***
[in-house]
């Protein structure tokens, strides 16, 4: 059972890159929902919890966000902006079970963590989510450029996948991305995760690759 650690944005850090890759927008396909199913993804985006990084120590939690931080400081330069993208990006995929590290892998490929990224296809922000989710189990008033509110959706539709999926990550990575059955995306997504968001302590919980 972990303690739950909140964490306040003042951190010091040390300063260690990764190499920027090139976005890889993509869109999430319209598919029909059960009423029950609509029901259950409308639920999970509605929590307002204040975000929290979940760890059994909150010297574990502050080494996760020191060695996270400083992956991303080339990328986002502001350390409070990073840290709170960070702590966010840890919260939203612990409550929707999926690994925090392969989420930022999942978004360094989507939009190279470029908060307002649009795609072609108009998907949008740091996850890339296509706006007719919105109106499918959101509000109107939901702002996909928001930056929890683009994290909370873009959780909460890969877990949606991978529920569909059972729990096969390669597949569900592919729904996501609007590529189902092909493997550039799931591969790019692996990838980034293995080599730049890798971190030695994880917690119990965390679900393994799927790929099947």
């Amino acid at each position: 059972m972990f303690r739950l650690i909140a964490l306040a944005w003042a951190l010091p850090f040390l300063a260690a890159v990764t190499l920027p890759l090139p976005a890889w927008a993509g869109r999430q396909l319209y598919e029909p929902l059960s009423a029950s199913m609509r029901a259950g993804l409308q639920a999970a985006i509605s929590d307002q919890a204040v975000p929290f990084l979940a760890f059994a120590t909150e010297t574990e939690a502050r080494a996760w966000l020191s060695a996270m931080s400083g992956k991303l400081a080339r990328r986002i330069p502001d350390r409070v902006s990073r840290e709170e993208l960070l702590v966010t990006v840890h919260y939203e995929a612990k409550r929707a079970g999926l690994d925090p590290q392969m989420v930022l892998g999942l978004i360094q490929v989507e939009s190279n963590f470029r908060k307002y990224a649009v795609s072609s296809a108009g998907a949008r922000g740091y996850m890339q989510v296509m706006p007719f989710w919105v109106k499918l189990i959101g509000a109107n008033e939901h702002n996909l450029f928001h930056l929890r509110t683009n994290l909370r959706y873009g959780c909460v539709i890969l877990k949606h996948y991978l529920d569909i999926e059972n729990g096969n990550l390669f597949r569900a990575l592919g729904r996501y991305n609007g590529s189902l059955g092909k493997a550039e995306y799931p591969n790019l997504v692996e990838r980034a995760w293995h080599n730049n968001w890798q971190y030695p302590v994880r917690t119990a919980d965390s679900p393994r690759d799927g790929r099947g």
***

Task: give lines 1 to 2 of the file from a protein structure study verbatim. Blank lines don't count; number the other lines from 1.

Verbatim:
[in-house]
């Protein structure tokens, strides 16, 4: 059972890159929902919890966000902006079970963590989510450029996948991305995760690759 650690944005850090890759927008396909199913993804985006990084120590939690931080400081330069993208990006995929590290892998490929990224296809922000989710189990008033509110959706539709999926990550990575059955995306997504968001302590919980 972990303690739950909140964490306040003042951190010091040390300063260690990764190499920027090139976005890889993509869109999430319209598919029909059960009423029950609509029901259950409308639920999970509605929590307002204040975000929290979940760890059994909150010297574990502050080494996760020191060695996270400083992956991303080339990328986002502001350390409070990073840290709170960070702590966010840890919260939203612990409550929707999926690994925090392969989420930022999942978004360094989507939009190279470029908060307002649009795609072609108009998907949008740091996850890339296509706006007719919105109106499918959101509000109107939901702002996909928001930056929890683009994290909370873009959780909460890969877990949606991978529920569909059972729990096969390669597949569900592919729904996501609007590529189902092909493997550039799931591969790019692996990838980034293995080599730049890798971190030695994880917690119990965390679900393994799927790929099947």